Monday, April 9, 2012

Autism Awareness Month

The picture above is my family at our local autism society's recent autism awareness walk.  It is a wonderful  event that we have participated in for the last 3 years.  April is autism awareness or acceptance month, whichever you choose to call it, so I decided to write a post about a few myths you may or may not know about autism.  I guess I should also say these are things that my family has experienced that may not be true for everyone.  
1.  Myth- People with autism do not interact with others, don't look you in the eye, and do not like to be touched.  This is certainly not true in our case.  Yes, it is difficult to get my son to interact with others and look us in the eye, but he will do it and he likes people.  He is very interested, just doesn't quite know how to communicate with you.  As for not liking to be touched, he loves hugs and snuggles.
2.  Myth- People with autism don't understand you.  People with autism can hear you and can probably understand everything you are saying.  When I ask my son a question, he probably won't answer me.  He might just repeat what I'm saying, but he understands everything. 
3.  Myth-"Kids with autism just need some discipline.", or "He'll grow out of it." I've heard this time and time again.  Yes, I'm sure we could all discipline our kids a little more.  No one has the perfect child.  On our first visit to my son's pediatric neurologist he said, "You  have to pick your battles.".  So true.  My son is disciplined when he is doing something wrong, but this will not make him not have autism.  
As for growing out of autism, I know my son will always have autism.  I don't believe he will just grow out of it.  He may learn to communicate more as he gets older, this is my greatest hope.  But, because he will always have autism, does this mean he is doomed for life?  Absolutely not. This is what I would like  people to become aware of during autism awareness month.  Don't get me wrong, I'm not saying that raising a child with autism is easy.  It can be difficult, stressful, and requires more patience than you can imagine.  I'm sure there will be stages we go through as he grows, that will not be fun, to say the least.  There  are days when I worry, and days when I lose my mind. But, who doesn't have days like that?  I just won't lose hope that my son and family can lead a happy fulfilling life.  It might be different from the norm, but just as worthy.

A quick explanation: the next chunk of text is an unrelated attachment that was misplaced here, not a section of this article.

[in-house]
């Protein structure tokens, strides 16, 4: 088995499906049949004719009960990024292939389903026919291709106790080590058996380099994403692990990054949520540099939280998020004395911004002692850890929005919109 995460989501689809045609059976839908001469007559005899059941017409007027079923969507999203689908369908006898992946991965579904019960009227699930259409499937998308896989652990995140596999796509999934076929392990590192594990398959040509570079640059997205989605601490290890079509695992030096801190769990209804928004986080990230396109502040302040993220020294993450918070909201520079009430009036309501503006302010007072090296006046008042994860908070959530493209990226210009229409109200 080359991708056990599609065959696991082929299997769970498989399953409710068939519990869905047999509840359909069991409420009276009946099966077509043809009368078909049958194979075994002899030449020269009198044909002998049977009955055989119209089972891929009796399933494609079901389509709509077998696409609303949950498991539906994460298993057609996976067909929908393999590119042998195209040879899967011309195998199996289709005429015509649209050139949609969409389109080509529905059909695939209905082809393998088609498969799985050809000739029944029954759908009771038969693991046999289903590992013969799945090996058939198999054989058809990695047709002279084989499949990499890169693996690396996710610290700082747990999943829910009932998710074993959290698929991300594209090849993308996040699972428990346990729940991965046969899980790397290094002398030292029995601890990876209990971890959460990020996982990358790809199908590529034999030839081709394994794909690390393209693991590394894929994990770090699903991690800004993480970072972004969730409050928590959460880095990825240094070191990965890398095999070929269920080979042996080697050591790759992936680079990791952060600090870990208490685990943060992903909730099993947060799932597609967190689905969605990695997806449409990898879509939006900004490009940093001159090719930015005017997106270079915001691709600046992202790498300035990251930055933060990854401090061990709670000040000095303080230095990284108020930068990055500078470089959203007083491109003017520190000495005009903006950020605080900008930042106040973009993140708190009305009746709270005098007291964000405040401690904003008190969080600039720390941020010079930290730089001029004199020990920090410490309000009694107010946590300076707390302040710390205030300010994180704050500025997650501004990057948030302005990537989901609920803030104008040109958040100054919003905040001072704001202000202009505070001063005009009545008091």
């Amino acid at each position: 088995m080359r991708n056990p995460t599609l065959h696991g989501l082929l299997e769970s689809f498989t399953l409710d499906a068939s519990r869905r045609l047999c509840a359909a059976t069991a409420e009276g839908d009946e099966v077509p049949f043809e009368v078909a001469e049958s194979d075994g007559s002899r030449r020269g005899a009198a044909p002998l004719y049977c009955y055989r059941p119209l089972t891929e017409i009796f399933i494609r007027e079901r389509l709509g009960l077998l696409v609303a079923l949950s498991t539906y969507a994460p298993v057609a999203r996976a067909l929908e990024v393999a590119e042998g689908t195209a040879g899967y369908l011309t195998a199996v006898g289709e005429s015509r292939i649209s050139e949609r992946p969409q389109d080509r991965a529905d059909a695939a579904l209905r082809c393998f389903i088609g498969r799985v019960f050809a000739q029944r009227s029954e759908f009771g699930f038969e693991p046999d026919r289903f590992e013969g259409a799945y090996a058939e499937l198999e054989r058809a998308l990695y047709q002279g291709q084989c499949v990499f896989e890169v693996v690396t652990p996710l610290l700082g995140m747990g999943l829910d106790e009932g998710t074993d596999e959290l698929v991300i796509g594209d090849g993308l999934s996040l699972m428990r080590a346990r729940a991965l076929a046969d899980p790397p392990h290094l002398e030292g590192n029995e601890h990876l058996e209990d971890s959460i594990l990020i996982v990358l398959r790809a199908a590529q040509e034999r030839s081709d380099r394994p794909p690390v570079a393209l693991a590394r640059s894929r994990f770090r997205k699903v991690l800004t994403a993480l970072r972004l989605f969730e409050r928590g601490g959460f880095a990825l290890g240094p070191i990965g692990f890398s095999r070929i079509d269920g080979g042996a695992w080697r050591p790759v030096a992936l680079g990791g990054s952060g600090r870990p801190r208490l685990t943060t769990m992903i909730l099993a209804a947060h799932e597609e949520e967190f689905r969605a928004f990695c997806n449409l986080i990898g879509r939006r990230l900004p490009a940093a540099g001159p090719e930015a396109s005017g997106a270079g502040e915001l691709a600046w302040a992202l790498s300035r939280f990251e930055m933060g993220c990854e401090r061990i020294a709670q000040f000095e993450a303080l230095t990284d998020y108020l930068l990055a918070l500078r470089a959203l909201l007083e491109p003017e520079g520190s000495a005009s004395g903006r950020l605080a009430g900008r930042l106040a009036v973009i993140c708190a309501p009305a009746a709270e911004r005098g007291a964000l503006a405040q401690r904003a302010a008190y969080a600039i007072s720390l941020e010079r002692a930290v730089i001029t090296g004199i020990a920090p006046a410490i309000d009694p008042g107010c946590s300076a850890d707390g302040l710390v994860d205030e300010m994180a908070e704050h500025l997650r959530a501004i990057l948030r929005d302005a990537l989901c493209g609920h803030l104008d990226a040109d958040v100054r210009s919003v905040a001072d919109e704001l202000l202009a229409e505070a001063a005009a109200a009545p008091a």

1. I just read the article about you in FACE and I completely agree with you. My son who will be 5 in June has autism. It is hard, really hard and I still feel like I am not doing enough or what I am supposed to be doing. Thank you for sharing your story.

  2. Thank you for your comments and for reading! I know how you feel. I felt like that just yesterday when I was just letting my son play all afternoon and not engaging him in something. You can't do it all the time. It's so hard to figure it all out. Best of luck to you!